It was an honor to represent these victims and their families. I know that each of them placed great faith in the U.S. legal system. Each time the criminal charges were seemed lost, the U.S. Department of Justice told them they were not forgotten — that we would continue to pursue the convictions of those who committed the crimes against them.

It was not an easy path in either the civil or criminal legal system. Blackwater and its employees had been given immunity from any criminal or civil exposure in Iraq — that was part of Prince’s contract with the State Department. The only way these men could be brought to justice was in the United States. When the first indictments were dismissed on New Year’s Eve in 2009, they were told that the prosecutions would continue. Then-Vice President Joe Biden held a press conference to tell the citizens of Iraq that they would not be abandoned. Each step of the way, the U.S. legal system ensured that these men were given fair and just prosecutions. When Blackwater security guard Nicholas Slatten was tried and convicted for murder and sentenced to life imprisonment, the U.S. legal system determined that he needed a new trial.

The result of the long legal battle is that each man was ensured a fair trial, free of partiality and without unjust favor. Likewise, the civil case ran through North Carolina state court, was removed to federal court, and then sent back to state court. During the litigation, an appeal was ongoing in the 4h Circuit Court of Appeals in Richmond, Virginia. Again, the result was the civil legal system exhausting every defense afforded to Blackwater and the men.

Our civil case resulted in a resolution that was acceptable to the parties. The convictions made the victims feel that justice had been obtained. The U.S. legal system, a pillar of fairness in the world, had worked. That changed yesterday with President Donald Trump’s pardons.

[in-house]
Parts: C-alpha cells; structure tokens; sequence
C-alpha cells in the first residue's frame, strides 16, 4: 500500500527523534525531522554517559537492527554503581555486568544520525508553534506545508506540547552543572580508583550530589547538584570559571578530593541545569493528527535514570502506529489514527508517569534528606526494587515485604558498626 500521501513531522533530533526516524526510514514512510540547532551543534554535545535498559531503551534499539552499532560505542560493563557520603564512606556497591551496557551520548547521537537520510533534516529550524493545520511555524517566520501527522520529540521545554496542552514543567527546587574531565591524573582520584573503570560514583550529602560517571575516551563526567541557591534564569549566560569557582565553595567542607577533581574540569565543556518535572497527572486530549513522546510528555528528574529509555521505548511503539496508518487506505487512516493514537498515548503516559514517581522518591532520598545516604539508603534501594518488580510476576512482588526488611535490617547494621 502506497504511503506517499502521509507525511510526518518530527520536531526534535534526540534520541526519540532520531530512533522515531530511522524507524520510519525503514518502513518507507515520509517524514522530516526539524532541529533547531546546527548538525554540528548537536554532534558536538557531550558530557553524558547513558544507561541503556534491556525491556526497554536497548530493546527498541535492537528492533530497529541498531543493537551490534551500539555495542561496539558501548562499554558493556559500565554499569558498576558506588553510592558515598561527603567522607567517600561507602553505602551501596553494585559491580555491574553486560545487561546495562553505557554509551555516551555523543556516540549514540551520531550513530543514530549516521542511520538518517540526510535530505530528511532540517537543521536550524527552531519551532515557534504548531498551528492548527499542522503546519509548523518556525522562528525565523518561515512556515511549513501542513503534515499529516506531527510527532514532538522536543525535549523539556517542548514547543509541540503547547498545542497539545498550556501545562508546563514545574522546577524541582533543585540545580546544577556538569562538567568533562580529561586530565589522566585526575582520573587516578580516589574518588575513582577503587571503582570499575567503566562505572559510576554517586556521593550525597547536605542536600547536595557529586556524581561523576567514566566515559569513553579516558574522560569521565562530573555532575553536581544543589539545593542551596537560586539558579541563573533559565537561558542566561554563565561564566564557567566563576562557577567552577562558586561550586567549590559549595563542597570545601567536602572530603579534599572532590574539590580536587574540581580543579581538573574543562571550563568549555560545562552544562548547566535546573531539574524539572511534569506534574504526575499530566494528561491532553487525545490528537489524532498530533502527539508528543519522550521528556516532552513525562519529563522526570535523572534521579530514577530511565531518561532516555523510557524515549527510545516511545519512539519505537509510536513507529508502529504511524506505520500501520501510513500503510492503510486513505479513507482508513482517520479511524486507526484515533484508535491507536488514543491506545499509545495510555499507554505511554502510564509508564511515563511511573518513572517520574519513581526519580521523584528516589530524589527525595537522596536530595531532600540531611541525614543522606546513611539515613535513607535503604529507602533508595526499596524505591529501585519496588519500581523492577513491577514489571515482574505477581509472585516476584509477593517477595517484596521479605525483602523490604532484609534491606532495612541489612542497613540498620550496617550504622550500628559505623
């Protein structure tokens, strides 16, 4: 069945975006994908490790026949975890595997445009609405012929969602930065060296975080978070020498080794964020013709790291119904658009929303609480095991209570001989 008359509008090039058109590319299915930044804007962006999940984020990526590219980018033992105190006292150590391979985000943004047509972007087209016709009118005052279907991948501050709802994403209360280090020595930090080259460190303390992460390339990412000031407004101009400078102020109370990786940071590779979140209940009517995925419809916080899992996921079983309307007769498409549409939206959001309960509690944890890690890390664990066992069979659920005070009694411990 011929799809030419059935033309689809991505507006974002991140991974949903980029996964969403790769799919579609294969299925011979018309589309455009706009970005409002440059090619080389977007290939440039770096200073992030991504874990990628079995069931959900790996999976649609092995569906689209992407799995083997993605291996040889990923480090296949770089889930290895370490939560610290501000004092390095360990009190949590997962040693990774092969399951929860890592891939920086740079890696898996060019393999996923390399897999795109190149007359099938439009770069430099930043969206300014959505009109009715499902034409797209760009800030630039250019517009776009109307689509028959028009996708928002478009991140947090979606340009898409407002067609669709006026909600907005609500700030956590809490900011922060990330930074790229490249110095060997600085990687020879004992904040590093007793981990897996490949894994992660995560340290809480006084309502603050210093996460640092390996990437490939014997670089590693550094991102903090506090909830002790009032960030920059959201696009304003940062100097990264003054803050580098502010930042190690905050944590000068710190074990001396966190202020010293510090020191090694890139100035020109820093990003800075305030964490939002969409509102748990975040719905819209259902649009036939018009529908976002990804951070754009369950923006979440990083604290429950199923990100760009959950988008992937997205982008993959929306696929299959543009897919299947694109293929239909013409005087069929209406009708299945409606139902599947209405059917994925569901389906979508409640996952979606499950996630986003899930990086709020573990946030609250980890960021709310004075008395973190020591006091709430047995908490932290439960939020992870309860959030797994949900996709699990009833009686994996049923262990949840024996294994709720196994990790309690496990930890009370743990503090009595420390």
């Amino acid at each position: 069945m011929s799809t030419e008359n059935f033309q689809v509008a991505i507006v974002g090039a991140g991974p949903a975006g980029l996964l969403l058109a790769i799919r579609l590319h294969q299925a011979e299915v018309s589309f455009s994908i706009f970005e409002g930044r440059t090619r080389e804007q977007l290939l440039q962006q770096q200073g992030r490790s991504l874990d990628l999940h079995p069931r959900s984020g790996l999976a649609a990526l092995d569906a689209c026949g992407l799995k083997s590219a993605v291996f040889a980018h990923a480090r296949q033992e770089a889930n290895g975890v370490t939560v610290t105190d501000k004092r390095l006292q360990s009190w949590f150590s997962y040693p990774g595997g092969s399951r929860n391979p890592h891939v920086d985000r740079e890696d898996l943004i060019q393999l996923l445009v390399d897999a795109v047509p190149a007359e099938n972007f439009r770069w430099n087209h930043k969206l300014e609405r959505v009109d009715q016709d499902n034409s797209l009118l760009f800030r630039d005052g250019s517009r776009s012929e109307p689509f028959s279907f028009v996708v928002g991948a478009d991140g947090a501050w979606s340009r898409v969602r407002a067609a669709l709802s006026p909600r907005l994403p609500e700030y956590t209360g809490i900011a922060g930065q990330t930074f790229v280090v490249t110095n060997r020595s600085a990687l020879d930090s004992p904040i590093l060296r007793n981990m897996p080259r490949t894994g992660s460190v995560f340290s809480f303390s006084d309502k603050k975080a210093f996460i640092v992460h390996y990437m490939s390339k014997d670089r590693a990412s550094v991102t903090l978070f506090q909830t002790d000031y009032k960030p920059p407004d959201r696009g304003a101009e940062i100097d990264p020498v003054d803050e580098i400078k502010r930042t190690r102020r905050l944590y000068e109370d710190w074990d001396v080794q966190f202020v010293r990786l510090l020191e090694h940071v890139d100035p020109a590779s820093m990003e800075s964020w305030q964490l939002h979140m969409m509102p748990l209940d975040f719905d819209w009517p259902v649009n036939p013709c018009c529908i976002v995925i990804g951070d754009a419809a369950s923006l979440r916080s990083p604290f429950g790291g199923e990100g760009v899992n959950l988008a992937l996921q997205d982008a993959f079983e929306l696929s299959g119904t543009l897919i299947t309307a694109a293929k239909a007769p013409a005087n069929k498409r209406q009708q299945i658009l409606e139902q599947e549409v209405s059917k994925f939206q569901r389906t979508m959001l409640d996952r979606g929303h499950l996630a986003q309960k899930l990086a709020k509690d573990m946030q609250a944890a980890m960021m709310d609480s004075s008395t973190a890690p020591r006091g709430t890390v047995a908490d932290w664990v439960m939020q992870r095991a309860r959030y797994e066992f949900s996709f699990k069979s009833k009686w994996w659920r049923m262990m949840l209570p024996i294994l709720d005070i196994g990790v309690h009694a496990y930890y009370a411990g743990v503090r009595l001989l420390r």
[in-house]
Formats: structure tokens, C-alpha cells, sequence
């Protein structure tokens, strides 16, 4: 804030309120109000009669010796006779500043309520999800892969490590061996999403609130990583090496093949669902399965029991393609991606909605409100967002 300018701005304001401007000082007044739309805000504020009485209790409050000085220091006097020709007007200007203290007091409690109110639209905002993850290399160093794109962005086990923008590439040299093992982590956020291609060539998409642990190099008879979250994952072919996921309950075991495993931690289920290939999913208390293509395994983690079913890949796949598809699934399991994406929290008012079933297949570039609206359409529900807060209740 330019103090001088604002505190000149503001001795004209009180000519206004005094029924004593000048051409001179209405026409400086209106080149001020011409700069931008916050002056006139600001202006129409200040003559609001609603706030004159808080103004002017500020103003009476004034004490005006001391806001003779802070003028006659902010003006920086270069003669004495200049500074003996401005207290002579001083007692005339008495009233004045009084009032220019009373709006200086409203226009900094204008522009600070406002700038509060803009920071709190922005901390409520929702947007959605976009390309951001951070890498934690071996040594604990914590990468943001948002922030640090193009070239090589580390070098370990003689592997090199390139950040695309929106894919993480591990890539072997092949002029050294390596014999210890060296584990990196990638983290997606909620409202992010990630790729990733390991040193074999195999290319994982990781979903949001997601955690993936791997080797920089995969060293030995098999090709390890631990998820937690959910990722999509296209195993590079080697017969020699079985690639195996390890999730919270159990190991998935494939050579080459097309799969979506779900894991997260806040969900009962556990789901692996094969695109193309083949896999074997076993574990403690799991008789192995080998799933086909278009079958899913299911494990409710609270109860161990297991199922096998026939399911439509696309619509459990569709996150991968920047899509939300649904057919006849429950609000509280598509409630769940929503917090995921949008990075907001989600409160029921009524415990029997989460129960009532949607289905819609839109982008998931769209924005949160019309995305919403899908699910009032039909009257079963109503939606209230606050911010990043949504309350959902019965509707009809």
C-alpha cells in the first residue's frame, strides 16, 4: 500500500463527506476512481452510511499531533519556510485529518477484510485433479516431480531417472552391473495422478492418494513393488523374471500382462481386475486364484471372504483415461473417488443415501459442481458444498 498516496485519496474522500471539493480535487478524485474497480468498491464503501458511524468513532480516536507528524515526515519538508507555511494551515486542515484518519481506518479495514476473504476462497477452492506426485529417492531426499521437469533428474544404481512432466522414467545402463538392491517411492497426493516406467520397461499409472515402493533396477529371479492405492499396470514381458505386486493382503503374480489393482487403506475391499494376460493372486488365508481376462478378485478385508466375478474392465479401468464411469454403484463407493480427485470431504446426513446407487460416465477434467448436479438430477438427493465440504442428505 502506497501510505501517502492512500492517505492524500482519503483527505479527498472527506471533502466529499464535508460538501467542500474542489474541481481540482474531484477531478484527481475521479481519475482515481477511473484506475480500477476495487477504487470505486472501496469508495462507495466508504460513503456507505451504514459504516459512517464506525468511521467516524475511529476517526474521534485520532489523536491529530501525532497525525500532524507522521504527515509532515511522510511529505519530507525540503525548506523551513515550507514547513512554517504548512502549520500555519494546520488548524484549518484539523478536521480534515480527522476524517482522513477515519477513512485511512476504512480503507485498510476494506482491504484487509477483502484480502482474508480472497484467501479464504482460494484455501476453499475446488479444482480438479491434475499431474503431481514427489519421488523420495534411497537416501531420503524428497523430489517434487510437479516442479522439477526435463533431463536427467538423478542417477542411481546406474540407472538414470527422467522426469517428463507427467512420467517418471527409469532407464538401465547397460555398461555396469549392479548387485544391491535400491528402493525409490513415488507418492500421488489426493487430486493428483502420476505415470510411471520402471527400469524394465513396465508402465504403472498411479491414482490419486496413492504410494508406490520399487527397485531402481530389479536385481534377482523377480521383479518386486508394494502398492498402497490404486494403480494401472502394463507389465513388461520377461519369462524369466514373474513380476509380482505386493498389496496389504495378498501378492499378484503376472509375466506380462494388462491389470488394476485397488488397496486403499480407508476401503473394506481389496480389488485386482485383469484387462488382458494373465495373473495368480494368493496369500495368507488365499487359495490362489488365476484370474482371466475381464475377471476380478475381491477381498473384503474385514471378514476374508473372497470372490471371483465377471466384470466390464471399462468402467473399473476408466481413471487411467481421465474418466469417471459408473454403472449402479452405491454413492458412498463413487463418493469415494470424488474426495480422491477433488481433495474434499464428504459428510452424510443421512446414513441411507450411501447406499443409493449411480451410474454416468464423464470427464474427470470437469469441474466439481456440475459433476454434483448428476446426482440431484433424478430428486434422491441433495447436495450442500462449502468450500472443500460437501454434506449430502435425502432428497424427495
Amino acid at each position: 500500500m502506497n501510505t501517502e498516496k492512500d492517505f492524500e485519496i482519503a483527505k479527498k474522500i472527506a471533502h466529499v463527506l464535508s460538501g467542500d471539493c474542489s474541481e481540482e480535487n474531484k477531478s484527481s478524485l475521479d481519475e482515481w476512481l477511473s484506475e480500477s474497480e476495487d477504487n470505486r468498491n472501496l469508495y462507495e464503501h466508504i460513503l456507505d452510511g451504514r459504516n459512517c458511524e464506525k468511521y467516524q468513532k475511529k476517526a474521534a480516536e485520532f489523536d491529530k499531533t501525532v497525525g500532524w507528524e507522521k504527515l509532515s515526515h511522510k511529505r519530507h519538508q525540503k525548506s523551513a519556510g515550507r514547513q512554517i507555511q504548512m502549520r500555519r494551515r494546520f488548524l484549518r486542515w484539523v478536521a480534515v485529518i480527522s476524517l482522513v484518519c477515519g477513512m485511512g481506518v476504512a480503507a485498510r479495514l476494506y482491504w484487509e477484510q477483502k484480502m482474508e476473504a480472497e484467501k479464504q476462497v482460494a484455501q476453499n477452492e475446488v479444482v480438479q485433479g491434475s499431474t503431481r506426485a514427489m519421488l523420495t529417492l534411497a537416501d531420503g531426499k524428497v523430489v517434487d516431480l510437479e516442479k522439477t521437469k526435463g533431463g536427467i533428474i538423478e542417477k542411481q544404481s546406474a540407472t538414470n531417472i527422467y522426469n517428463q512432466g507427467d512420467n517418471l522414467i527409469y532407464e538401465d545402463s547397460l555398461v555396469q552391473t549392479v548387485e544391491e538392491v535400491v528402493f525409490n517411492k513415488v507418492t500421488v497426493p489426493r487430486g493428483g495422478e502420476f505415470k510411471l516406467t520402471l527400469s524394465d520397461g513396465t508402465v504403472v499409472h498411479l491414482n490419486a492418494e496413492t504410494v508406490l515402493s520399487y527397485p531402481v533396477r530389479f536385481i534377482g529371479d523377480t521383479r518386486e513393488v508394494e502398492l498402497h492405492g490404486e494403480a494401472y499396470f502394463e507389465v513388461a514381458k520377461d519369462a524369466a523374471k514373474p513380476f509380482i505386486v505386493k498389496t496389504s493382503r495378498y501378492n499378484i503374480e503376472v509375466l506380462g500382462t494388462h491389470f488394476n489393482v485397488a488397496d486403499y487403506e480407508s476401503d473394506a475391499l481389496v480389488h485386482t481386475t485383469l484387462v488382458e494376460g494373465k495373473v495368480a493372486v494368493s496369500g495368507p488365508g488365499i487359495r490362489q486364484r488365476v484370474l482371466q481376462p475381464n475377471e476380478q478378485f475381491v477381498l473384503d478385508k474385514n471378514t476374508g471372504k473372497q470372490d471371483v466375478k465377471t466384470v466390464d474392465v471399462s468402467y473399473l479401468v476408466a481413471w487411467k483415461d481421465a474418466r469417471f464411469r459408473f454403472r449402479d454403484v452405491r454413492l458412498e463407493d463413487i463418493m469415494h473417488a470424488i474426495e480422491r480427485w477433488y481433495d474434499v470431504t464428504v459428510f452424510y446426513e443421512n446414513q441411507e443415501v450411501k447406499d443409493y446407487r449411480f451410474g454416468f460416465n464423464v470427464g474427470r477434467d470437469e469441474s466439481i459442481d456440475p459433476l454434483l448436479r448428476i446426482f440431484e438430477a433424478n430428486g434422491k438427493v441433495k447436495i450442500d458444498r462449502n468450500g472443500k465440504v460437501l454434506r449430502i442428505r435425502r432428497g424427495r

I commented when the convictions were first brought that I was certain my clients who were still residents of Iraq were pleased to know that justice had been served. When Slatten’s conviction was overturned, I was concerned that the case would be ignored. It wasn’t. He was ensured a fair trial and convicted for his crimes. Again, I knew my clients would be pleased to know that justice had been served and their rights had been protected. That’s what lawyers do in the United States: We fight for those who can’t fight for themselves. I felt I had done that, and I knew the prosecutors were doing that.

The Nisour Square massacre was the FBI’s most comprehensive and expensive criminal investigation since 9/11. Dozens of witnesses were brought to the United States to testify about what happened on September 16, 2007. The efforts of the investigators, the prosecutors, and the men and women who supported them was immeasurable. The expense was to show the people of Iraq that the U.S. government would hold people accountable for their crimes, no matter when or where they were committed.

It is unfortunate and sad that those efforts have now been wasted. These men will now be free, despite their crimes, and they will not serve the time in prison they deserved. My clients assuredly feel ignored, mistreated, and used. Their belief in our legal system was misplaced. The result is not just that we see an injustice in the United States, but that the world must surely see cracks in the pillars of justice upon which our system is based. That may be the overriding damage caused by these pardons.